This week, scientists from all over the world meet in Trondheim to learn about the technology of CO2 capture.
State-of-the-art solar cells are efficient – but are even more so when they are kept clean. A cleaning robot developed by Norwegian researchers enables solar panels to deliver at full capacity.
As a child, Professor Myrheim wondered what the far side of the Moon looked like. Trondheim’s Starmus festival will welcome a trio who has actually been on the moon, and the astrophysicist is excited to hear their lecture. “Perhaps it’s the magic of childhood that lingers on,” he says.
Just 12 Americans have set foot on the lunar surface, and of those, only six are still alive. Three—Buzz Aldrin, Charlie Duke and Harrison “Jack” Schmitt — will be in Trondheim at the Starmus Science Festival to talk about the future of humankind in space.
Two international professional organizations recognize PhD research that could improve everything from weather forecasts to the prediction of volcanic eruptions.
The plague that is believed to have caused the Black Death still occasionally ravages populations, albeit to a much smaller extent than before. Now we know more about how the bacteria attack us.
Science has made great strides since Svante Arrhenius, the Swedish Nobel Laureate who in 1896 first determined that carbon dioxide from human activity could warm the planet. The same progress hasn’t been made in increasing the number of women in the sciences.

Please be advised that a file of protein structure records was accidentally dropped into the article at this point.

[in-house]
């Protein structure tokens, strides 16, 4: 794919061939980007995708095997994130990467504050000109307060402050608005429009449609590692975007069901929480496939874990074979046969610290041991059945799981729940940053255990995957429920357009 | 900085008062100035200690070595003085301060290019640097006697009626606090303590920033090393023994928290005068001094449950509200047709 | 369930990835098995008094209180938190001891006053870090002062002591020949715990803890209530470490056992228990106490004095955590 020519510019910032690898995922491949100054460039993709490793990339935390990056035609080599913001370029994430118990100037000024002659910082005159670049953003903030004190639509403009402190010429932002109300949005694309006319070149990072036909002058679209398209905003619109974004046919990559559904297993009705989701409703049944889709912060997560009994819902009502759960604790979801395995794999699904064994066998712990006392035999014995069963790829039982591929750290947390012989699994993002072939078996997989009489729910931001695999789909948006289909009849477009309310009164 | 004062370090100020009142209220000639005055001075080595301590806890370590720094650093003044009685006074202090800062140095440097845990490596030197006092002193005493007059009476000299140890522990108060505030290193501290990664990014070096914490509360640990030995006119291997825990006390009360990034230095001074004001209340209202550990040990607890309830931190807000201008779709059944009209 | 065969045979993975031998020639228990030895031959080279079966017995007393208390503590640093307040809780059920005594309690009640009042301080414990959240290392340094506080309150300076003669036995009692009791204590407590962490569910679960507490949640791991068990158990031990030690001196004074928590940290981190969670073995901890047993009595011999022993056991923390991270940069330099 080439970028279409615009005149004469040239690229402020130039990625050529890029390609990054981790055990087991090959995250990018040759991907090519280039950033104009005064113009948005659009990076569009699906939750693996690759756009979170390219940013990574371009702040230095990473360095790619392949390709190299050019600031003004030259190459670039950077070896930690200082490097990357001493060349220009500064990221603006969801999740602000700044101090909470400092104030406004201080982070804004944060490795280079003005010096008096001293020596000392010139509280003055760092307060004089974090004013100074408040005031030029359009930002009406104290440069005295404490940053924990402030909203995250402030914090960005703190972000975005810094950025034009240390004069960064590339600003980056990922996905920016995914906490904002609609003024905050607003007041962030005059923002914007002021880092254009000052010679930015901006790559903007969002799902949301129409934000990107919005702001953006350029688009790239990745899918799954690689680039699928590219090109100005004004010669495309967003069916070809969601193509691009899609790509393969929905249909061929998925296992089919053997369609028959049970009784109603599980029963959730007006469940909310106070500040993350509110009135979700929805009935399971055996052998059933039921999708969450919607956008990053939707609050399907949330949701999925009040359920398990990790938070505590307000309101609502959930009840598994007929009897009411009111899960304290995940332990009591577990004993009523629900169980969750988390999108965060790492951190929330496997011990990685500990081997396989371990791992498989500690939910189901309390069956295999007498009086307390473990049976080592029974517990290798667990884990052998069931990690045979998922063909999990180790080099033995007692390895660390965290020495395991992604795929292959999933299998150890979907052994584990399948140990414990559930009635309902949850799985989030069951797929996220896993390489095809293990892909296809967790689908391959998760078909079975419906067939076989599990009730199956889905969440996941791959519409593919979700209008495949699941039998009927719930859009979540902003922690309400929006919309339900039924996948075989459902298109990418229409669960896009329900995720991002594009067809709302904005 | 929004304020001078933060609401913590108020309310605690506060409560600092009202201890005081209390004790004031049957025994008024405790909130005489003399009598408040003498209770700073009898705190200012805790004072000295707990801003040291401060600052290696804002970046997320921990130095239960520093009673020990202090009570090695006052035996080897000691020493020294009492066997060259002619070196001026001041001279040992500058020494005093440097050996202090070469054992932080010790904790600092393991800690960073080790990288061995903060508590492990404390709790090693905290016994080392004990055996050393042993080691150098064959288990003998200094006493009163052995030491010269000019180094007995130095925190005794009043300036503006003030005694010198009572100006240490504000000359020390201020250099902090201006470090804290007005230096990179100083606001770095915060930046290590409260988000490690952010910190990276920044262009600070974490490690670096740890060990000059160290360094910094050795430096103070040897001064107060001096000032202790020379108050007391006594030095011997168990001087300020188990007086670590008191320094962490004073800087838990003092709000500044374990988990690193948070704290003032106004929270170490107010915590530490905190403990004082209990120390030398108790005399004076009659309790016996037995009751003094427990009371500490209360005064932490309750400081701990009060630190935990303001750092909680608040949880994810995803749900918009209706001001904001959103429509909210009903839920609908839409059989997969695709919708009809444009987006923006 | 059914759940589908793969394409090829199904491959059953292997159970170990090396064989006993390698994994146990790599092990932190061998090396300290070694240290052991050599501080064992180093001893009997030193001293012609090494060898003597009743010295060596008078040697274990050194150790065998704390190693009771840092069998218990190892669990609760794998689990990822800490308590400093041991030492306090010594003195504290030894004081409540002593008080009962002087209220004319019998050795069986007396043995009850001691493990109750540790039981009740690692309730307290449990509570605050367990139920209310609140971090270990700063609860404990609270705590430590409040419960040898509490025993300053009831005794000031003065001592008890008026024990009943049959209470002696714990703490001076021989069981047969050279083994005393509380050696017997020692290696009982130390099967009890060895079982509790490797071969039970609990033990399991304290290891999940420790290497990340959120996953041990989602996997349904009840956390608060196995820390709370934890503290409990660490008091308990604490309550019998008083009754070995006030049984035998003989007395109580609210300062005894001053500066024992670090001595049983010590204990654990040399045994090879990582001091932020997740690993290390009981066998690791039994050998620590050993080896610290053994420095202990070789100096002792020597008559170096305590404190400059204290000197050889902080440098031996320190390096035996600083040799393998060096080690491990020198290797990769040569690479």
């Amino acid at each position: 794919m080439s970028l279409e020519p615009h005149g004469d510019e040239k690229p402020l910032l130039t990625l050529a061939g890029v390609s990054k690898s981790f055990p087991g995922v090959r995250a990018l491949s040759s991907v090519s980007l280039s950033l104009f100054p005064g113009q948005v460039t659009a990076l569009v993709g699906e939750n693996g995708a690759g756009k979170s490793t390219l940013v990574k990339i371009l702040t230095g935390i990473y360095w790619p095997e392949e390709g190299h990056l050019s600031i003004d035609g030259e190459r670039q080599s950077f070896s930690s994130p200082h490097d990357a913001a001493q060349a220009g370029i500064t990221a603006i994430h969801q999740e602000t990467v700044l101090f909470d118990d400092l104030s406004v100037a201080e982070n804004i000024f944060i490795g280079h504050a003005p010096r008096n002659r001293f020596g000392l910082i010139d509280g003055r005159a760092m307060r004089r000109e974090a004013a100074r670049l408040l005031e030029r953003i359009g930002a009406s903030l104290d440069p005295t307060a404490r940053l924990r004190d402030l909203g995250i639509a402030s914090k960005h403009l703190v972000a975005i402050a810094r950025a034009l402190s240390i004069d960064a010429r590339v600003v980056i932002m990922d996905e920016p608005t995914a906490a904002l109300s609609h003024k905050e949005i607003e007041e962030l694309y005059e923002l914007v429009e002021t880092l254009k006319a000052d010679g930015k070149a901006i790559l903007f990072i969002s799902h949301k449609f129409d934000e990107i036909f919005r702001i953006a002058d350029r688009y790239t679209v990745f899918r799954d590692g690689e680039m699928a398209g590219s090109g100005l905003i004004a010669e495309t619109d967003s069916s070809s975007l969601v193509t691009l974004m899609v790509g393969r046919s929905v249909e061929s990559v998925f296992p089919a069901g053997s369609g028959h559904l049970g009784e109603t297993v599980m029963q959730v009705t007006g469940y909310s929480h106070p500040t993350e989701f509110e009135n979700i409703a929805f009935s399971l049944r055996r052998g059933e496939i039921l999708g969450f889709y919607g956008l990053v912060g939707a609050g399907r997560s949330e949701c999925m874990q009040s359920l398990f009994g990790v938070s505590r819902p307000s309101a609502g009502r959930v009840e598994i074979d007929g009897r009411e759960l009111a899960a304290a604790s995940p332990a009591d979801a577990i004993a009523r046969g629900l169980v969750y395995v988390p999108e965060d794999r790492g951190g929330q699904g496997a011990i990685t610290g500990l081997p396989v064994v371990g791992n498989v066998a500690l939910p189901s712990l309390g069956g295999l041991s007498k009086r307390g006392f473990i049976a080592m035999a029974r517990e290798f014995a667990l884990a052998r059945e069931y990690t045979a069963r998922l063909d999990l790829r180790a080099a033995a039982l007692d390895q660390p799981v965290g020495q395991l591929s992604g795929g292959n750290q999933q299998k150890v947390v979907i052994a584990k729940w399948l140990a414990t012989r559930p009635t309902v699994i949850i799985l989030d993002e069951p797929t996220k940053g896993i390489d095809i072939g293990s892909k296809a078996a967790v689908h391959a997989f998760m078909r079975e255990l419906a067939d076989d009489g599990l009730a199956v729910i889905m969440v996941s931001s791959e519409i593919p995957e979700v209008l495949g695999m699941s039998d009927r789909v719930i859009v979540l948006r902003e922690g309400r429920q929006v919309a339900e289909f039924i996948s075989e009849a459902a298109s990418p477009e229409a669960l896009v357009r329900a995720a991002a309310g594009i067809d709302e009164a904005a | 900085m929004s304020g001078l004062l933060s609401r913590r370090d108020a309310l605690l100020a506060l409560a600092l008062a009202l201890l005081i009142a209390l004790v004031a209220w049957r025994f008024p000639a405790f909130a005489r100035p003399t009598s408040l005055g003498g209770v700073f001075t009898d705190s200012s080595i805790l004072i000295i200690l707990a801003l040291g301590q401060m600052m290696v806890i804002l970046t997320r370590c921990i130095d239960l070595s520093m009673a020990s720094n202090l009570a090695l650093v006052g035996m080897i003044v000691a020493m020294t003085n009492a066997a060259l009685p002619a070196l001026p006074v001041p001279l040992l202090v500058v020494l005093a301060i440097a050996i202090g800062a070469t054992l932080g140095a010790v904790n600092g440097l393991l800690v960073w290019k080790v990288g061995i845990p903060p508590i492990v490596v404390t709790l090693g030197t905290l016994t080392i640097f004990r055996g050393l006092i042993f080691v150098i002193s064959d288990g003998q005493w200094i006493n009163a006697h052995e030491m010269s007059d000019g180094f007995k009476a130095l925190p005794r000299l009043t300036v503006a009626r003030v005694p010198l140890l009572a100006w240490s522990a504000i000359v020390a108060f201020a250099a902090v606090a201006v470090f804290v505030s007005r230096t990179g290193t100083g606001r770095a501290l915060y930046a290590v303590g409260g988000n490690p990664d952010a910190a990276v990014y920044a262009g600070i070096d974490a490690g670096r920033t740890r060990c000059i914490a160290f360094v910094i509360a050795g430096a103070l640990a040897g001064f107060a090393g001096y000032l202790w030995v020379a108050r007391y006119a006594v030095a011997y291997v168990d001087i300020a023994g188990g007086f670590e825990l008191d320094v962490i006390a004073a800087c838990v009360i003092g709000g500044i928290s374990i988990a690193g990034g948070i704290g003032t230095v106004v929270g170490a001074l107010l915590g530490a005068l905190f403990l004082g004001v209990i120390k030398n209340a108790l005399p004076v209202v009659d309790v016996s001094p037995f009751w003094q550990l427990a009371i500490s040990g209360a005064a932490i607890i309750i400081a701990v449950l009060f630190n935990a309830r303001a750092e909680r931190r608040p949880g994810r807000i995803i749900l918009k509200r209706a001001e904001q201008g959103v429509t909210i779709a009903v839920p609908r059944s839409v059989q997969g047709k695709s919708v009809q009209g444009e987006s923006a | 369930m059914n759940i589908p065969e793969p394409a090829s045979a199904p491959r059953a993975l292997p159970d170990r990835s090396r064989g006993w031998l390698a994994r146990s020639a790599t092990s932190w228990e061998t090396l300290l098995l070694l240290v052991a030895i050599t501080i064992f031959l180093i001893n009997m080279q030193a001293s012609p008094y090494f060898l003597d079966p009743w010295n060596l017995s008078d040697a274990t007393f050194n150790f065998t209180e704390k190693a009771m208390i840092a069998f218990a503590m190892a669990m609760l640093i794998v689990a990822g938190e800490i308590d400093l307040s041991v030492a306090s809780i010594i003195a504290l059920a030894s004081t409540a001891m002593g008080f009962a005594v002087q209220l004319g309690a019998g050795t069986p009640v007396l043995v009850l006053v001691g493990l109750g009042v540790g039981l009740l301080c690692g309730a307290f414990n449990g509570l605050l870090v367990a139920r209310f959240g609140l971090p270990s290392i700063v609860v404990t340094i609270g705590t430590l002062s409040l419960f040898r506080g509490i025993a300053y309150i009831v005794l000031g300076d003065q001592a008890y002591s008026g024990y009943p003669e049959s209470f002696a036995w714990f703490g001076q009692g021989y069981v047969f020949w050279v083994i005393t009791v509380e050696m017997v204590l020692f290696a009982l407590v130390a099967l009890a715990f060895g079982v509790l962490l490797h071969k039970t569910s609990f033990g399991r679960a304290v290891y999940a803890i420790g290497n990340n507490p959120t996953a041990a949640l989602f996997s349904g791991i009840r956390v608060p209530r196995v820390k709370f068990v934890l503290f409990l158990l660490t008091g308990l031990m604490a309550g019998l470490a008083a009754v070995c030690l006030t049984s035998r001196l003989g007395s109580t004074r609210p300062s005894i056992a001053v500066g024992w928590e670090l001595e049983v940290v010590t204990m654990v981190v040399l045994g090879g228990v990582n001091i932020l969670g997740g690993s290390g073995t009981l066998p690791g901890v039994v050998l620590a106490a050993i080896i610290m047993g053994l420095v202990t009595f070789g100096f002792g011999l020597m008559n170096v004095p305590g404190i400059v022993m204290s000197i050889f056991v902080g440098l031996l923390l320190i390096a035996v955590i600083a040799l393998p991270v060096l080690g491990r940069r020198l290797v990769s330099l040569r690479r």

This year’s winners of the Stephen Hawking Medal for Science Communication 2017 were announced yesterday at a press conference in New York. The winner of the science communicator award is astrophysicist Neil deGrasse Tyson. The medal itself will be awarded on 20 June during the Starmus Science Festival in Trondheim.
Imagine a firefly fluttering near a floodlight. Can you see it? Not unless you shade the light coming from the glare of the lamp. This is where the sunflower screen enters the picture.
Imagine breathing polluted New Delhi air. It’s a scorching 40 degrees and the humidity is high. But you’re not in New Delhi – you’re in an art installation, during the Starmus festival in Trondheim in June.
Whether you are religious or not does not matter so much. You regret one-night stands about as much as other people do.
Many of the speakers at the Starmus Festival are superstars in their fields of expertise. But few have as many fans as Brian Cox, the researcher who also feels at home in popular culture.
When Jeffrey D. Sachs (62) comes to Norway in June for the Starmus science festival, attendees will need to fasten their seat belts. The economics professor is described as a “battering ram” and a “bully,” who is ploughing his way to a tough goal: the global eradication of extreme poverty.
With practice, children can stand without support even before they are 4 months old. This is much earlier than has been reported in the literature.
Five hundred year ago, Martin Luther’s 95 Theses sparked the Protestant Reformation. He had no idea how quickly his ideas would spread and change Europe.